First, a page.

IR Society and ACU Politics Career Panel
Irby said that international relations professionals struggle to keep a healthy work-life balance
Students interested in a future in the International relations field should diversify themselves with internships and field work, according to Powell
Manley recommends studying mathematics and computer science
Ciobanu encourages students to take any opportunity they can find in the initial years after graduation
Establishing relationships with IR professors can help students create connections in the industry
The IR Society and the Asian Cultural Union (ACU) joined together on April 3 for an expert panel on careers in international relations. The visiting panelists included Ian Manley, associate at Morgan Stanley and NYU alumnus; David Powell, principal agent at Interpol; Rebecca Irby, founding partner, president, and CEO of the PEAC Institute — a non-profit advocating for education, art, and nuclear proliferation — and Christian Ciobanu, deputy director and UN Representative of the PEAC Institute. Together, the four represent a diverse selection of possible opportunities in international relations.
Asked about their average workday looks like, all spoke to the difficulties of the long hours and rigorous schedule that come with the average international relations career. Irby, who constantly searches for funding and meets with heads of other organizations, stressed the importance of establishing a healthy work-life balance. Ciobanu frequently works with PEAC interns, bringing them onto the UN floor to work with diplomats and other NGO workers. Powell’s work is two-fold — he meets with government representatives and UN entities; in addition, he investigates international crime, details of which are classified. Manley’s work involves constantly deriving economic signals from current international events.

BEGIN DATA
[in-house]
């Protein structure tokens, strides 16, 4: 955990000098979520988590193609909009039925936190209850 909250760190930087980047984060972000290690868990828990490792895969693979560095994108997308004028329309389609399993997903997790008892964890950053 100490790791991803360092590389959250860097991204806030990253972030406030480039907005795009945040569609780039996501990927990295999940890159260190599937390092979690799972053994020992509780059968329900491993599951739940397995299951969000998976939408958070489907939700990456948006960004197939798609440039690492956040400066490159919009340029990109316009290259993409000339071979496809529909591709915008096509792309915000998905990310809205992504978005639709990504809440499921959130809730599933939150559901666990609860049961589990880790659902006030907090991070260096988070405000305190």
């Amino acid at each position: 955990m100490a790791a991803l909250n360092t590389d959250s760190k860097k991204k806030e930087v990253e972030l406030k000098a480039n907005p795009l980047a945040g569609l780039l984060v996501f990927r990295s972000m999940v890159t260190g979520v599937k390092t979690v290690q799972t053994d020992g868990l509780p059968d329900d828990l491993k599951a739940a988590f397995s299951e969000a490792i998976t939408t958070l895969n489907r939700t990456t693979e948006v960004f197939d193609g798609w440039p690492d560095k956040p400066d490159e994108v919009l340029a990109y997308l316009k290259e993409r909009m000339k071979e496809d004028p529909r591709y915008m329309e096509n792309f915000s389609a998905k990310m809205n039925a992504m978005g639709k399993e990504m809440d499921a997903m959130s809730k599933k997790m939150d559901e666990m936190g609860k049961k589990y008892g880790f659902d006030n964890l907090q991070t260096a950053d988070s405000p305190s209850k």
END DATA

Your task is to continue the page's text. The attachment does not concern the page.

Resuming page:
International relations majors often struggle to find a clear career direction, so many don’t know what skills they should acquire for their future field. Manley encouraged students to study finance, as he discovered how deeply it shapes international discussions. He also recommended studying math and computer science. Powell noted that any career in international law enforcement requires a diverse background of field work, academic and practical knowledge, and proficient critical thinking. Ciobanu said students should seize any opportunity possible in the early year and develop an aggressive work ethic. Irby urged students to create their own space if no previous space exists for their passion.
The panelists agreed on the importance of studying abroad and acquiring a diverse portfolio of skills. Powell encouraged students to opt for unconventional study abroad locations. Irby mentioned the importance of communication skills — an obvious but often forgotten necessity in establishing industry connections. Ciobanu stressed the importance of learning highly-applicable foreign languages, such as Arabic and Farsi. Manley, who graduated from NYU in 2015, noted the average NYU student’s underutilization of office hours.
All the panelists agreed that establishing a relationship with an international relations professors is an important step in getting one’s foot in the door.
Audience questions generally concerned how anxious students can start the process of building a resume in international relations. Internships seem to be a near universal starting point for establishing connections within the industry. Field work shows employers that one understands and has experience with the gravity of many decisions made by career professionals. In short, IR majors should diversify themselves, build skills in foreign languages, computer science, and mathematics, and follow their passion. The variety of the fields represented in the panel show that there is no one clear path into the field of international relations, so students are best off when they remember why they care about the field and follow those instincts.
This report was compiled by Danny Hegberg on April 11, 2019, and edited by Jamin Chen.